More on the Nolan/Smith Fiasco

Let’s clarify a few points of emphasis here on the Nolan/Smith situation from earlier this week:

1) We do not have any allegiance to Alex Smith. Most of us feel that he has been largely disappointing. If we could get a better quarterback then I’m sure most of us would go for that idea.

2) However, any player deserves their fair shot. Has Alex Smith had that shot? With 3 offensive coordinators, one of whom shouldn’t even be coaching in the NFL in any aspect whatsoever (Hostler) in 3 years, and a carousel of WR hopefuls (none of which have really panned out) the answer would be a no. And who deserves the blame for that? The man in charge of drafting Smith…Mike Nolan. When you stand there and declare this man as the face of your franchise, we assume that you have a plan and an ability to develop that player. But what has Mike Nolan done with Smith in the past 3 years? He has just delegated Alex Smith to an offensive coordinator, never really showing any substantial plan to develop Smith on Nolan’s terms in case you know…those offensive coordinators don’t pan out or leave all of a sudden (Which, by golly, happens in the NFL!)

3) However Smith handled himself or made himself out to be by going to the media, the fact still remains that there was/is a huge communication breakdown between Nolan and his star player. If Nolan did not know that Smith was legitimately hurt, then he has to be more inept than even we give him credit for because you can see through that regardless of medical clearances or what the player himself is going to say. Julian Peterson even commented that he could tell that Alex Smith shouldn’t be out there. And yet again, in another show of arrogance, Nolan simply said “Well if Julian was a doctor maybe I’d value his opinion.”

 HELLO, Alex IS a young player after all. The last thing he wants is to be perceived as “weak” so he will go out there and play until he realizes that he can’t. That’s what most NFL players do. And with news of Smith being undermined by Nolan, that notion that Smith must prove himself only grows. So we’re not surprised that Alex suggested he’s ready to go a week in advance. But a coach also needs to step in and make that assessment. And it’s fine to try it for one week, but Smith was playing hurt for a lot longer than that. With every week and every bad performance mounting, he probably did cave in and tell the truth — that he was hurt. But to undermine your player and make comments suggesting that he isn’t tough as a response to that isn’t something a coach should do, regardless.

4) Nobody is assuming that a coach cannot talk down to his player. There are moments where that happens and it is necessary to take the hard line. But alienating a player and undermining that player in snide ways is unacceptable and unprofessional. Period. Especially when that player hasn’t really done anything wrong except try to work his way back from an injury thus proving the whole notion of “Alex Smith is not tough” to be false. This is the quarterback who endured one of the worst offensive lines in 2005 and took a beating, with virtually no help on offense for 2 years, and still played.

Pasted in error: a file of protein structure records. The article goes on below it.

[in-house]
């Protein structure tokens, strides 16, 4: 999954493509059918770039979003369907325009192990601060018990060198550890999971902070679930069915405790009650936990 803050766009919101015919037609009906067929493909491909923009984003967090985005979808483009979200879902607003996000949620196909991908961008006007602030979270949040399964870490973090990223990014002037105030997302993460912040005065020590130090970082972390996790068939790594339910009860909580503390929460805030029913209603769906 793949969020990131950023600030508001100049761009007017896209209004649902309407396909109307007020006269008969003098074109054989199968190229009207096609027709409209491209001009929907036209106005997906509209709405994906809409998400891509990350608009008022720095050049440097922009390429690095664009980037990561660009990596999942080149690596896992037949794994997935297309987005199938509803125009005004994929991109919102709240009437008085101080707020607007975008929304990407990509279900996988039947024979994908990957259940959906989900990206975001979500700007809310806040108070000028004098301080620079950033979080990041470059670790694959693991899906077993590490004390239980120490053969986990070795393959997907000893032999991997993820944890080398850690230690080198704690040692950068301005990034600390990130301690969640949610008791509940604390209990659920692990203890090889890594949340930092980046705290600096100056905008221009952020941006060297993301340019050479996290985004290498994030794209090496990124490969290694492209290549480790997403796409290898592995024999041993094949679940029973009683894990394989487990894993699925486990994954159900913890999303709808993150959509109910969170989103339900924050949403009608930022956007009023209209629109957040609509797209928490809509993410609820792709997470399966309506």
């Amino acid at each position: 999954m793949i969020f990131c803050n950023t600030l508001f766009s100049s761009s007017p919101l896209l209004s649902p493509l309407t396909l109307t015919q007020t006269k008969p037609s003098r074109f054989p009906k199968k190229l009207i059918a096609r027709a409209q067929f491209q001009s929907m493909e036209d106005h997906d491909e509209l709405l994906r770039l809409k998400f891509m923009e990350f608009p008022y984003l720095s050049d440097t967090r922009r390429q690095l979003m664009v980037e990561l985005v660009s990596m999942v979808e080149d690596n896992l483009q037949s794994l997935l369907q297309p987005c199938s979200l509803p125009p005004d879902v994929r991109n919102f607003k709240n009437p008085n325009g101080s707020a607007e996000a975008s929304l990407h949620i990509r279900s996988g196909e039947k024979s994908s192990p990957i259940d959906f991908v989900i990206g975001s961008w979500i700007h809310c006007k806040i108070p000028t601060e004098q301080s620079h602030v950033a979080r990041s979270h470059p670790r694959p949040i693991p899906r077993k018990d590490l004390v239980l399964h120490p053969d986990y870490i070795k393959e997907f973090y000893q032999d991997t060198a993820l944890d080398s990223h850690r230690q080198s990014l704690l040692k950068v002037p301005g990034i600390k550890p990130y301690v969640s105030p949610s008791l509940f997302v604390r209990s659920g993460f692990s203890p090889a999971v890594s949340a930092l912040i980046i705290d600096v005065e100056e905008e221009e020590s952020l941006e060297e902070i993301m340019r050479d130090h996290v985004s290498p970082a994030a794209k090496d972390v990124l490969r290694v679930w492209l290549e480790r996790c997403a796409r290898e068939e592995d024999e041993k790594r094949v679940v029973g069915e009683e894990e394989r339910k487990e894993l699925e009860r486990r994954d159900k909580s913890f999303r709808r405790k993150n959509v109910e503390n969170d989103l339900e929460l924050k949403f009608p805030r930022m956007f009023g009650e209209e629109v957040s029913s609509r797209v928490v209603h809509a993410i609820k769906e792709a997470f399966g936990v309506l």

5) Again, Nolan and Smith are attached at the hip. The fact that there is friction between the so called “New Genius” and his “Boy Wonder” further suggests that that rosey picture most 49er fans had envisioned when Nolan took over for the Donahue/Erickson debacle isn’t so nice anymore. Players usually go to the media and speak about locker room type issues when they don’t have other outlets within the locker room. Nobody really knows what is going down behind those walls in Santa Clara, but it isn’t good. And in light of all of the negativity against Nolan, it only seems reasonable that if Nolan managed to tick off his “face of the franchise” and was so incompetent that he could not realize that a player was legitimately hurt and just trying to force himself out there, then that further demonstrates why the man must be replaced.

And once again, we at FireNolan simply ask this question: If a player is hurt, how does the head coach not see that? It is the head coaches responsibility to talk to his players and get a feel for what they are and aren’t capable of. Yes, you can skirt medical reports in the NFL. You can shoot up players with pain injections and allow them to play. But if other players on the opposing field can sense that a player shouldn’t play then shouldn’t the head coach of his own team realize that “Well hey, this guy is woefully ineffective and wincing after every throw, maybe he’s too hurt to play?” Instead, after a few valiant but failed Alex Smith efforts, Nolan turned to the media and made suggestions that Derek Smith and other players are hurt and could play with injuries so Alex should too. Now Alex Smith is out for the year with season ending surgery…

One Response to “More on the Nolan/Smith Fiasco”

  1. let them both go

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